Though pagans worshiped many trees in many different ways, the Christmas  tree is not an old survival of pagan ways. It is a modern invention that appeared among the Protestant, urban population in the 19th century. The first Christmas trees were hung from the ceiling and decorated with items bought from the market.

The idea that the Christmas Tree was a pagan tradition is found in the Two Babylons, an anti-Catholic book written by the Reverend Alexander Hislop. This book is available on-line.

Very interesting! However, the theories about Nimrod presented in the book do not stand up in the modern day. See the wikipedia entry, The Two Babylons


-“Nimrod with Christmas tree.” Link to the famous artwork of “Nimrod” holding a Christmas tree. Only, that’s not Nimrod and that’s not a Christmas tree. It’s an unknown winged creature in a stone panel from the city of Nimrud.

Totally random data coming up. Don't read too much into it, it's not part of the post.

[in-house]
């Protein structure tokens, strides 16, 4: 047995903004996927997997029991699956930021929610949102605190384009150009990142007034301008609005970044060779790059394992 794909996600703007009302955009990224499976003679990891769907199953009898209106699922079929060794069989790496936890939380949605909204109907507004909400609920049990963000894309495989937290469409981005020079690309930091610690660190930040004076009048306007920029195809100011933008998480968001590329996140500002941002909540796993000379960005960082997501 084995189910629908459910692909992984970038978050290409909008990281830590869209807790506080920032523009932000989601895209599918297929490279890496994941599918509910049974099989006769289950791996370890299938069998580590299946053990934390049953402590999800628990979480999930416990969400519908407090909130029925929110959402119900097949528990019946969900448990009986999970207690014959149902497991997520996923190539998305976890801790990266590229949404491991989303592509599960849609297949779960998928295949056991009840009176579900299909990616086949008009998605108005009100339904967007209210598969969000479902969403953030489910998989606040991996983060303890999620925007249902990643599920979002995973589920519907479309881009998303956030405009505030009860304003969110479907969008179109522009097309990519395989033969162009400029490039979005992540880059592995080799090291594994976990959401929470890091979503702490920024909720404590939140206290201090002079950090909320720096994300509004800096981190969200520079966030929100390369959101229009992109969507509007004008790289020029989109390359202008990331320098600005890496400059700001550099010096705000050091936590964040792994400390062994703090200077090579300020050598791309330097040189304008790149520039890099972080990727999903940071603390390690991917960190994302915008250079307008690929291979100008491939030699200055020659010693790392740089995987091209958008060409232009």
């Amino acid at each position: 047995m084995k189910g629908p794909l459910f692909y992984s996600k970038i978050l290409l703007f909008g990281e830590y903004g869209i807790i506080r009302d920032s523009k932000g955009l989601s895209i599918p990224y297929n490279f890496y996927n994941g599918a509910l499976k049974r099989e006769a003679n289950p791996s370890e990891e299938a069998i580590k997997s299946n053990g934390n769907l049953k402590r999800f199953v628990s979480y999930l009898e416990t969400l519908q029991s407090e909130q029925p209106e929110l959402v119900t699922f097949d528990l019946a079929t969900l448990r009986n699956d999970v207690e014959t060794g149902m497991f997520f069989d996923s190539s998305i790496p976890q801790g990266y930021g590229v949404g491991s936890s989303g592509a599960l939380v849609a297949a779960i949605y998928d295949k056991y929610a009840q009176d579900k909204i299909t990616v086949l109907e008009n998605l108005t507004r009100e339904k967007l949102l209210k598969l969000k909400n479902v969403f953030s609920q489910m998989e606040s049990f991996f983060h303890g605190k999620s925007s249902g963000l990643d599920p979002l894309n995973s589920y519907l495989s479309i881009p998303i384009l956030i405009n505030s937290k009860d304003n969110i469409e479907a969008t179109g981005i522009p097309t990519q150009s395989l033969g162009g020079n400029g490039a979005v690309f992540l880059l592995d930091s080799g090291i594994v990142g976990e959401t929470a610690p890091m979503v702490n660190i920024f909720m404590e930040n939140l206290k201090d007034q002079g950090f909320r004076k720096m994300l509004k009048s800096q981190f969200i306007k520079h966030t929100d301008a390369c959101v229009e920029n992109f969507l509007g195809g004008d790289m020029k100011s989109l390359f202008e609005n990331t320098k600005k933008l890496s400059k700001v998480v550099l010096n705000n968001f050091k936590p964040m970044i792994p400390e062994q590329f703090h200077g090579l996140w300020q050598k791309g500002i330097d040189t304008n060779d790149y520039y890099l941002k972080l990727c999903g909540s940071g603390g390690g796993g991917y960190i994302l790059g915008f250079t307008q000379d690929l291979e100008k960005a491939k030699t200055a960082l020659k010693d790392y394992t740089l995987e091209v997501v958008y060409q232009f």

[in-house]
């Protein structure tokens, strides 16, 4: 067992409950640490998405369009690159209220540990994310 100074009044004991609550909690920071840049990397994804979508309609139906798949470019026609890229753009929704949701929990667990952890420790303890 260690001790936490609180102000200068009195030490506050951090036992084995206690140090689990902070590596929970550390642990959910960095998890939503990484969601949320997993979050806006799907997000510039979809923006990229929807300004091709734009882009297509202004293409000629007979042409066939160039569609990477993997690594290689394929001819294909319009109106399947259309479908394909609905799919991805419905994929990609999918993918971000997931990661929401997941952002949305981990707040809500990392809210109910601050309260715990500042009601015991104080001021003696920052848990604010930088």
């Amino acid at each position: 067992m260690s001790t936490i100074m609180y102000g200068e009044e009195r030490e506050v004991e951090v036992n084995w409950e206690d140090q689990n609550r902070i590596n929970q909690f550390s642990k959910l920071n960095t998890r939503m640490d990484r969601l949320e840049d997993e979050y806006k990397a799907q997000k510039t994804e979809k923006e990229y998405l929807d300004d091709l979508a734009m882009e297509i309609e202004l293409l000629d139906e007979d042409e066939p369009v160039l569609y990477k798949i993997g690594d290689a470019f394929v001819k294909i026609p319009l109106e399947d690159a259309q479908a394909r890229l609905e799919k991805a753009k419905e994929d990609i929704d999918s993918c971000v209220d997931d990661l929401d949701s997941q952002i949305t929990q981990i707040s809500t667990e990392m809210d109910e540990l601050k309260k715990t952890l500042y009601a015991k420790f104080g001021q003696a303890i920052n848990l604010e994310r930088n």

-When was Nimrod’s birthday according to Google search? This is the most idiotic nonsense; you’ve heard of “fake news,” most everything on Google is “fake information.”She claimed a full-grown evergreen tree sprang overnight from a dead tree stump, which symbolized the springing forth unto new life of the dead Nimrod. On each  anniversary of his birth, she claimed, Nimrod would visit the evergreen tree and leave gifts upon it. December 25th, was the birthday of Nimrod.

-Fair enough page –  The Nimrod in the Bible has never been identified.

-My favorite theory of Nimrod, from Wikipedia.

“In 1920, J.D. Prince also suggested a possible link between the Lord (Ni) of Marad and Nimrod. He mentioned how Dr. Kraeling was now inclined to connect Nimrod historically with Lugal-Banda, a mythological king mentioned in Poebel, Historical Texts, 1914, whose seat was at the city Marad.[25] This is supported by Theodore Jacobson in 1989, writing on “Lugalbanda and Ninsuna”.[26]

-The Jewish information on Nimrod is very hostile to Nimrod. I would not take it seriously. Nimrod was a mighty hunter; I will go with the more beautiful and poetic theories of Nimrod as Orion.

-HAMLET’S MILL: An Essay on Myth and the Frame of Time, published by David R. Godine, Boston, 5th printing, 1999, is an interesting work with many myths of Orion and other ancient characters.